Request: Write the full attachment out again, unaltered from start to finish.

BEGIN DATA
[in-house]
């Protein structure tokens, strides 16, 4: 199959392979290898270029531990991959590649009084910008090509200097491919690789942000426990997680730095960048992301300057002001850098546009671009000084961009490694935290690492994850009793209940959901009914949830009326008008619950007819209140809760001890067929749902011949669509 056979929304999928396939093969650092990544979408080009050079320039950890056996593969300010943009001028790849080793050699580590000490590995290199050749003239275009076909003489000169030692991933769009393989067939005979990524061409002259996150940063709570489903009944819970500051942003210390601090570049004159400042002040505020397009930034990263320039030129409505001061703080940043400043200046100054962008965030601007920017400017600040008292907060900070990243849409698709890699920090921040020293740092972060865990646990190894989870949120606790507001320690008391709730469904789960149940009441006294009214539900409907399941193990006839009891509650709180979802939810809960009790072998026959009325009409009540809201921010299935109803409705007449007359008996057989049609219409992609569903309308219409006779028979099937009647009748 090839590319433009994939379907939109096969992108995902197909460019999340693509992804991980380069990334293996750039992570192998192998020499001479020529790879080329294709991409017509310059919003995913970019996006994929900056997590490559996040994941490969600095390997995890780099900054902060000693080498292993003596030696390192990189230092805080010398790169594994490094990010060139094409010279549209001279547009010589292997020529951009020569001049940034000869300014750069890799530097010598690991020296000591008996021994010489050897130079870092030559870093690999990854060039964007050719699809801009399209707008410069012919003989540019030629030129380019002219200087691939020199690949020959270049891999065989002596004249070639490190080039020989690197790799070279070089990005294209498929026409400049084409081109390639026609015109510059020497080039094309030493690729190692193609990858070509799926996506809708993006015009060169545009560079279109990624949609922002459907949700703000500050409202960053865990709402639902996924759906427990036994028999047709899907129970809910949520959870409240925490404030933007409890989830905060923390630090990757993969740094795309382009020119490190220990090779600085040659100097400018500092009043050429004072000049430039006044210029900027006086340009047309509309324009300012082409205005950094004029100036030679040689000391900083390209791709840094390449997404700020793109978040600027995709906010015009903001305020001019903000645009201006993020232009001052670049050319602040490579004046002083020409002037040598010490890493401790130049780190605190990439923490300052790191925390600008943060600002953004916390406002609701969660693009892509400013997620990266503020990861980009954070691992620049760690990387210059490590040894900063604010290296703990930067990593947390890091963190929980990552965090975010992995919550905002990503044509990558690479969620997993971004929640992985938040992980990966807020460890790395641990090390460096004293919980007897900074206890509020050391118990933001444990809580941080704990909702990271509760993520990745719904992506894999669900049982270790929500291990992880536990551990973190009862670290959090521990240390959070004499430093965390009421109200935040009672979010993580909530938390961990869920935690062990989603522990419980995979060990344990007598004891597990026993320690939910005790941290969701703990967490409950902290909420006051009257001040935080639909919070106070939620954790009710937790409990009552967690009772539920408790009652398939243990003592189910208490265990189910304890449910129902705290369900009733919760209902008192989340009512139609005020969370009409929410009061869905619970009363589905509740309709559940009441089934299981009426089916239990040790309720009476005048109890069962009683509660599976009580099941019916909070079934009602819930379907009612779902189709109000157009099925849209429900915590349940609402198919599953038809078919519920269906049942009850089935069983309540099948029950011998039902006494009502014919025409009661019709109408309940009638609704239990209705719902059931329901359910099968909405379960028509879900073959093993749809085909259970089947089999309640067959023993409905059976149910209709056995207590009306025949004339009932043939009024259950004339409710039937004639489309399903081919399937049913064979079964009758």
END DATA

[in-house]
């Protein structure tokens, strides 16, 4: 199959392979290898270029531990991959590649009084910008090509200097491919690789942000426990997680730095960048992301300057002001850098546009671009000084961009490694935290690492994850009793209940959901009914949830009326008008619950007819209140809760001890067929749902011949669509 056979929304999928396939093969650092990544979408080009050079320039950890056996593969300010943009001028790849080793050699580590000490590995290199050749003239275009076909003489000169030692991933769009393989067939005979990524061409002259996150940063709570489903009944819970500051942003210390601090570049004159400042002040505020397009930034990263320039030129409505001061703080940043400043200046100054962008965030601007920017400017600040008292907060900070990243849409698709890699920090921040020293740092972060865990646990190894989870949120606790507001320690008391709730469904789960149940009441006294009214539900409907399941193990006839009891509650709180979802939810809960009790072998026959009325009409009540809201921010299935109803409705007449007359008996057989049609219409992609569903309308219409006779028979099937009647009748 090839590319433009994939379907939109096969992108995902197909460019999340693509992804991980380069990334293996750039992570192998192998020499001479020529790879080329294709991409017509310059919003995913970019996006994929900056997590490559996040994941490969600095390997995890780099900054902060000693080498292993003596030696390192990189230092805080010398790169594994490094990010060139094409010279549209001279547009010589292997020529951009020569001049940034000869300014750069890799530097010598690991020296000591008996021994010489050897130079870092030559870093690999990854060039964007050719699809801009399209707008410069012919003989540019030629030129380019002219200087691939020199690949020959270049891999065989002596004249070639490190080039020989690197790799070279070089990005294209498929026409400049084409081109390639026609015109510059020497080039094309030493690729190692193609990858070509799926996506809708993006015009060169545009560079279109990624949609922002459907949700703000500050409202960053865990709402639902996924759906427990036994028999047709899907129970809910949520959870409240925490404030933007409890989830905060923390630090990757993969740094795309382009020119490190220990090779600085040659100097400018500092009043050429004072000049430039006044210029900027006086340009047309509309324009300012082409205005950094004029100036030679040689000391900083390209791709840094390449997404700020793109978040600027995709906010015009903001305020001019903000645009201006993020232009001052670049050319602040490579004046002083020409002037040598010490890493401790130049780190605190990439923490300052790191925390600008943060600002953004916390406002609701969660693009892509400013997620990266503020990861980009954070691992620049760690990387210059490590040894900063604010290296703990930067990593947390890091963190929980990552965090975010992995919550905002990503044509990558690479969620997993971004929640992985938040992980990966807020460890790395641990090390460096004293919980007897900074206890509020050391118990933001444990809580941080704990909702990271509760993520990745719904992506894999669900049982270790929500291990992880536990551990973190009862670290959090521990240390959070004499430093965390009421109200935040009672979010993580909530938390961990869920935690062990989603522990419980995979060990344990007598004891597990026993320690939910005790941290969701703990967490409950902290909420006051009257001040935080639909919070106070939620954790009710937790409990009552967690009772539920408790009652398939243990003592189910208490265990189910304890449910129902705290369900009733919760209902008192989340009512139609005020969370009409929410009061869905619970009363589905509740309709559940009441089934299981009426089916239990040790309720009476005048109890069962009683509660599976009580099941019916909070079934009602819930379907009612779902189709109000157009099925849209429900915590349940609402198919599953038809078919519920269906049942009850089935069983309540099948029950011998039902006494009502014919025409009661019709109408309940009638609704239990209705719902059931329901359910099968909405379960028509879900073959093993749809085909259970089947089999309640067959023993409905059976149910209709056995207590009306025949004339009932043939009024259950004339409710039937004639489309399903081919399937049913064979079964009758």